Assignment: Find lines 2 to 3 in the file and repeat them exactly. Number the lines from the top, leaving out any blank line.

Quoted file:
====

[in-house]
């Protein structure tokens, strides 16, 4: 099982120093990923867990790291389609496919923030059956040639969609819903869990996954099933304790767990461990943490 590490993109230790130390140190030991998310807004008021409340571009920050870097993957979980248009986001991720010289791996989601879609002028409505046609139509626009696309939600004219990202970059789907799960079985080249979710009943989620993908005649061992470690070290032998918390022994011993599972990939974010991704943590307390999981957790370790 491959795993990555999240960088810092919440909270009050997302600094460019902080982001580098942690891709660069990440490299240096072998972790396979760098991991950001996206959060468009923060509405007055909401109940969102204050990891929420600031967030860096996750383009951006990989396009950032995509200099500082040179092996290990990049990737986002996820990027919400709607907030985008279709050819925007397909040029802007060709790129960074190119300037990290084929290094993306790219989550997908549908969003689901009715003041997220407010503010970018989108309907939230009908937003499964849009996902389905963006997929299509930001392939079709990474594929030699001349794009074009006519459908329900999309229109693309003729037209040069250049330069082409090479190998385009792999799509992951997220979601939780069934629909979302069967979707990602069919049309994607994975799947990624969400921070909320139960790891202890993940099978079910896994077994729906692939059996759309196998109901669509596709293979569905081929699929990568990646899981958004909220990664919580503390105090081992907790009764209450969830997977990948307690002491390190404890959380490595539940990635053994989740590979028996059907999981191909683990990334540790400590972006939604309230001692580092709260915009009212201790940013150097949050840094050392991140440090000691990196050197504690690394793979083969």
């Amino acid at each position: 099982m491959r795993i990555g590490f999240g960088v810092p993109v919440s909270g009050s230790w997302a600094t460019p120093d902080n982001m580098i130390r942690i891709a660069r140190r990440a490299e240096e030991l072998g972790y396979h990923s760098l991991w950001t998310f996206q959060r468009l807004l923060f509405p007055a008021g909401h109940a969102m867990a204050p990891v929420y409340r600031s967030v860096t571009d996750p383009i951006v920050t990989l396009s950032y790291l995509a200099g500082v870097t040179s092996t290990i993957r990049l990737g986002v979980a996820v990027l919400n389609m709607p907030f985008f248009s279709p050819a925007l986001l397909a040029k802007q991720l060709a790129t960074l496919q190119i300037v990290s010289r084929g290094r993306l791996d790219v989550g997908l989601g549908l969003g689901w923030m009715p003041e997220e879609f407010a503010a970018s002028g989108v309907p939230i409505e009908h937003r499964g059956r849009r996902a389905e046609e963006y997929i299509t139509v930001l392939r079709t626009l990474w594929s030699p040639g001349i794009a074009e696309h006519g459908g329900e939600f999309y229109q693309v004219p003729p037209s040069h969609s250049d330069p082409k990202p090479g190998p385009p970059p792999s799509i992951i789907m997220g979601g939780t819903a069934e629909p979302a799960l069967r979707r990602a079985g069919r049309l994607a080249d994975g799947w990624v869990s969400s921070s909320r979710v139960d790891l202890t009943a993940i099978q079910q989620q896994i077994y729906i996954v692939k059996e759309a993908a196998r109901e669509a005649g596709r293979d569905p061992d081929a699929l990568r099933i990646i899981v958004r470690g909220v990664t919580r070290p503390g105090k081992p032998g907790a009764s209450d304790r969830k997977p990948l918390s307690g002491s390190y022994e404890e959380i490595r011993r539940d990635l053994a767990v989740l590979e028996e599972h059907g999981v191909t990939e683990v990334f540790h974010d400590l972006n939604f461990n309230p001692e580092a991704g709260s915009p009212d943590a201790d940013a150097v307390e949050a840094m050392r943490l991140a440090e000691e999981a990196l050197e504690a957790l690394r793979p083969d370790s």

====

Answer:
């Protein structure tokens, strides 16, 4: 099982120093990923867990790291389609496919923030059956040639969609819903869990996954099933304790767990461990943490 590490993109230790130390140190030991998310807004008021409340571009920050870097993957979980248009986001991720010289791996989601879609002028409505046609139509626009696309939600004219990202970059789907799960079985080249979710009943989620993908005649061992470690070290032998918390022994011993599972990939974010991704943590307390999981957790370790 491959795993990555999240960088810092919440909270009050997302600094460019902080982001580098942690891709660069990440490299240096072998972790396979760098991991950001996206959060468009923060509405007055909401109940969102204050990891929420600031967030860096996750383009951006990989396009950032995509200099500082040179092996290990990049990737986002996820990027919400709607907030985008279709050819925007397909040029802007060709790129960074190119300037990290084929290094993306790219989550997908549908969003689901009715003041997220407010503010970018989108309907939230009908937003499964849009996902389905963006997929299509930001392939079709990474594929030699001349794009074009006519459908329900999309229109693309003729037209040069250049330069082409090479190998385009792999799509992951997220979601939780069934629909979302069967979707990602069919049309994607994975799947990624969400921070909320139960790891202890993940099978079910896994077994729906692939059996759309196998109901669509596709293979569905081929699929990568990646899981958004909220990664919580503390105090081992907790009764209450969830997977990948307690002491390190404890959380490595539940990635053994989740590979028996059907999981191909683990990334540790400590972006939604309230001692580092709260915009009212201790940013150097949050840094050392991140440090000691990196050197504690690394793979083969």
């Amino acid at each position: 099982m491959r795993i990555g590490f999240g960088v810092p993109v919440s909270g009050s230790w997302a600094t460019p120093d902080n982001m580098i130390r942690i891709a660069r140190r990440a490299e240096e030991l072998g972790y396979h990923s760098l991991w950001t998310f996206q959060r468009l807004l923060f509405p007055a008021g909401h109940a969102m867990a204050p990891v929420y409340r600031s967030v860096t571009d996750p383009i951006v920050t990989l396009s950032y790291l995509a200099g500082v870097t040179s092996t290990i993957r990049l990737g986002v979980a996820v990027l919400n389609m709607p907030f985008f248009s279709p050819a925007l986001l397909a040029k802007q991720l060709a790129t960074l496919q190119i300037v990290s010289r084929g290094r993306l791996d790219v989550g997908l989601g549908l969003g689901w923030m009715p003041e997220e879609f407010a503010a970018s002028g989108v309907p939230i409505e009908h937003r499964g059956r849009r996902a389905e046609e963006y997929i299509t139509v930001l392939r079709t626009l990474w594929s030699p040639g001349i794009a074009e696309h006519g459908g329900e939600f999309y229109q693309v004219p003729p037209s040069h969609s250049d330069p082409k990202p090479g190998p385009p970059p792999s799509i992951i789907m997220g979601g939780t819903a069934e629909p979302a799960l069967r979707r990602a079985g069919r049309l994607a080249d994975g799947w990624v869990s969400s921070s909320r979710v139960d790891l202890t009943a993940i099978q079910q989620q896994i077994y729906i996954v692939k059996e759309a993908a196998r109901e669509a005649g596709r293979d569905p061992d081929a699929l990568r099933i990646i899981v958004r470690g909220v990664t919580r070290p503390g105090k081992p032998g907790a009764s209450d304790r969830k997977p990948l918390s307690g002491s390190y022994e404890e959380i490595r011993r539940d990635l053994a767990v989740l590979e028996e599972h059907g999981v191909t990939e683990v990334f540790h974010d400590l972006n939604f461990n309230p001692e580092a991704g709260s915009p009212d943590a201790d940013a150097v307390e949050a840094m050392r943490l991140a440090e000691e999981a990196l050197e504690a957790l690394r793979p083969d370790s």